4 Options for Paying Medical Bills After a Personal Injury

After an injury that resulted from someone else’s negligence, you may have medical bills that are due before the resolution of your personal injury case. It is a common misconception that you can just send the medical bills to the responsible party and expect him or her to pay them. The bills are your responsibility until you either win your case or reach a settlement. That can take time.

However, while you are expecting damages from a personal injury case, you do have options for taking care of your bills. The exact options may depend on the type of accident and the laws of the state where you live, but the following are worth exploring.

1. Private Health Insurance

One option is to use your private health insurance to pay your medical bills related to your personal injury. This prevents your bills from going to collections, but your insurer can require reimbursement once you receive your award or settlement.

2. Letter of Promise

Doctors and hospitals have seen many patients with personal injury cases before, so they understand that you expect to receive a settlement or take your case to court. They may offer you an arrangement by which you agree to pay back what you owe once you recover your damages. In the meantime, the provider agrees to give the necessary treatment upfront, with the expectation of receiving payment later. The provider will ask you to sign a letter of promise, which is a legal agreement.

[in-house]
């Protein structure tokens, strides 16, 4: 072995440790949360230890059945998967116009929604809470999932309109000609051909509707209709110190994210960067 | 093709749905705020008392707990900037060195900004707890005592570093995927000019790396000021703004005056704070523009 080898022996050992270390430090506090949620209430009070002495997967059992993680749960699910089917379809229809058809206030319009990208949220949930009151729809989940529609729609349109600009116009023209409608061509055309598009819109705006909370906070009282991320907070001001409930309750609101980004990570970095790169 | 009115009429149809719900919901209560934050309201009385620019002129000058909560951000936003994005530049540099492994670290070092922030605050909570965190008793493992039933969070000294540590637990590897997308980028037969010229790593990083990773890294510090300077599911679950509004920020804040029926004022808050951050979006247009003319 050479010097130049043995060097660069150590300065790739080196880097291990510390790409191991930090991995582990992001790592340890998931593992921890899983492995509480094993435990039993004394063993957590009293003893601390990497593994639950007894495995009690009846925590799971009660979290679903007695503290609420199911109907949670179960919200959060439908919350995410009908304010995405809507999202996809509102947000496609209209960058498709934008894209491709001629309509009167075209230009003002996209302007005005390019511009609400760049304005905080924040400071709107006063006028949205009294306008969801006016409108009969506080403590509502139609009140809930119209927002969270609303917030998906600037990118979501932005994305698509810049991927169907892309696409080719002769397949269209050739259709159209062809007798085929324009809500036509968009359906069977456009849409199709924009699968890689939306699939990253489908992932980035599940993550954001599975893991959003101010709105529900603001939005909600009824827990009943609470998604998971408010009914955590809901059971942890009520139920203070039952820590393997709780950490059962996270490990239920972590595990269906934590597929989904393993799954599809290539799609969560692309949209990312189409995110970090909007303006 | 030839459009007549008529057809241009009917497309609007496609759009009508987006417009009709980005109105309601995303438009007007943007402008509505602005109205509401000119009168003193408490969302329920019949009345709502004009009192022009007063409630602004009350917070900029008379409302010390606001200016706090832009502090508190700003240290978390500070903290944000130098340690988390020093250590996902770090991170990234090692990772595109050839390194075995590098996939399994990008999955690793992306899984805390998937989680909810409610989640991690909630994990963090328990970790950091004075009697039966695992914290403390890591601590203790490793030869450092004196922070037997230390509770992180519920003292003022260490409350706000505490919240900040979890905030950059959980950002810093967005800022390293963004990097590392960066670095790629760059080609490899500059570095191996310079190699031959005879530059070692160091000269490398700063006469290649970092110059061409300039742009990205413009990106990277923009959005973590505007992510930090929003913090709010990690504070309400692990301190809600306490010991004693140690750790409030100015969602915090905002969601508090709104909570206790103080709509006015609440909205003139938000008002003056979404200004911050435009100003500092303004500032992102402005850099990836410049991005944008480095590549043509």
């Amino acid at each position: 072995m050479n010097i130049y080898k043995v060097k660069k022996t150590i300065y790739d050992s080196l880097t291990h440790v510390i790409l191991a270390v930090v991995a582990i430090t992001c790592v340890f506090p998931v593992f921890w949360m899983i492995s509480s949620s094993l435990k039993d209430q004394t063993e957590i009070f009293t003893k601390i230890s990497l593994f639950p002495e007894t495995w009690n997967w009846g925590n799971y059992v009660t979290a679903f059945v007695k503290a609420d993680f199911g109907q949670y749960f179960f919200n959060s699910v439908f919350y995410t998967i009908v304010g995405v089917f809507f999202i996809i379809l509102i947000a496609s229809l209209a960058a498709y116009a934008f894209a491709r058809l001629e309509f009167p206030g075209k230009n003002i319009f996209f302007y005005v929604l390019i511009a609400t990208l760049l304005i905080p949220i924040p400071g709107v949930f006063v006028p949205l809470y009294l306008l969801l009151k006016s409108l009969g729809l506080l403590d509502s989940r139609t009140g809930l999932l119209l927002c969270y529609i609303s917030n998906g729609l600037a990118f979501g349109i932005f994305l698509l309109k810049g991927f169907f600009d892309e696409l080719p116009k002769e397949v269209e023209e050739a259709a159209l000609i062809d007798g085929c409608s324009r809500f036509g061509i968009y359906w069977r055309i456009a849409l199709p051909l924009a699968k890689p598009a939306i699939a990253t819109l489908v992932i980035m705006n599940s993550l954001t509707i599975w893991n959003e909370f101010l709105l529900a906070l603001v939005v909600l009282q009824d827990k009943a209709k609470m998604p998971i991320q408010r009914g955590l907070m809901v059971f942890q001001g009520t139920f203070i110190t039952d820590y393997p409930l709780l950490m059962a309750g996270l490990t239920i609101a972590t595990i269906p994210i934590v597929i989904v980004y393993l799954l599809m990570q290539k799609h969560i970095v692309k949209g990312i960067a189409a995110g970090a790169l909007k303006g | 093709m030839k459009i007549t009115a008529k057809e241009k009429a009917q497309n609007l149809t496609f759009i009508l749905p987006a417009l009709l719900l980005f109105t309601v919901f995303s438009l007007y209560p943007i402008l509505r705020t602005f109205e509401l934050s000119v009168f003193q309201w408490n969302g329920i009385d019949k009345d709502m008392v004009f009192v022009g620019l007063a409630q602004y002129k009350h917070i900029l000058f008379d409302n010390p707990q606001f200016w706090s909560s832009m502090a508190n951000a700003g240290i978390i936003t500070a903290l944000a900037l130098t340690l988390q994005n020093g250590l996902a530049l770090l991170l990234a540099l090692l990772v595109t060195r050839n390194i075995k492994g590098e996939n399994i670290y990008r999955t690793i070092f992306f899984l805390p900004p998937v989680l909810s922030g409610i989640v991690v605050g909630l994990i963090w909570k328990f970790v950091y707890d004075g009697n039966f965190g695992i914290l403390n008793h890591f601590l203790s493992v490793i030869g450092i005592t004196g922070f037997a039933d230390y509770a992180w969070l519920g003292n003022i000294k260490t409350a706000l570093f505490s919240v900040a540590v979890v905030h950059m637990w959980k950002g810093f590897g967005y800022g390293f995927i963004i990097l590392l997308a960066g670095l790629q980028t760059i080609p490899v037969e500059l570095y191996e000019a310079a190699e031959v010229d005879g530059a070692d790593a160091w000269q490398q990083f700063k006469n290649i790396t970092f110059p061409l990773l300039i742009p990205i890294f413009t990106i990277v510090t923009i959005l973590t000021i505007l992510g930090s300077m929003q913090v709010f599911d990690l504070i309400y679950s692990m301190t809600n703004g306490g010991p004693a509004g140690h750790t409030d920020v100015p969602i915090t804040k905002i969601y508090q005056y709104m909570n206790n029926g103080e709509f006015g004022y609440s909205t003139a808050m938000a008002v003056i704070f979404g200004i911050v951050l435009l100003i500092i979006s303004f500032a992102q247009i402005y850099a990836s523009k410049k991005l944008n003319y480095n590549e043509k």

3. Medicaid

Medicaid is government-backed health insurance provided to low-income individuals and families on a temporary basis. If you are unable to work following your accident, you may qualify for Medicaid, which may cover at least some of your medical expenses related to your accident.

4. Prioritizing Payments

Recent changes have been made to the credit scoring system to provide greater protection to consumers with medical debt. Credit bureaus no longer give medical debt the same weight as other types when determining creditworthiness and must give consumers a grace period of six months before listing medical debt on their credit records, by which time your case may be resolved and you may have your award or settlement. Therefore, it may be better, at least during that six-month grace period, to give higher priority to other debts and defer payments related to medical expenses.

There are other options that are available to you with the assistance of a lawyer. Contact a lawyer, like a personal injury lawyer from Johnston Martineau, PLLP, to see how he or she may be able to help you handle your medical bills.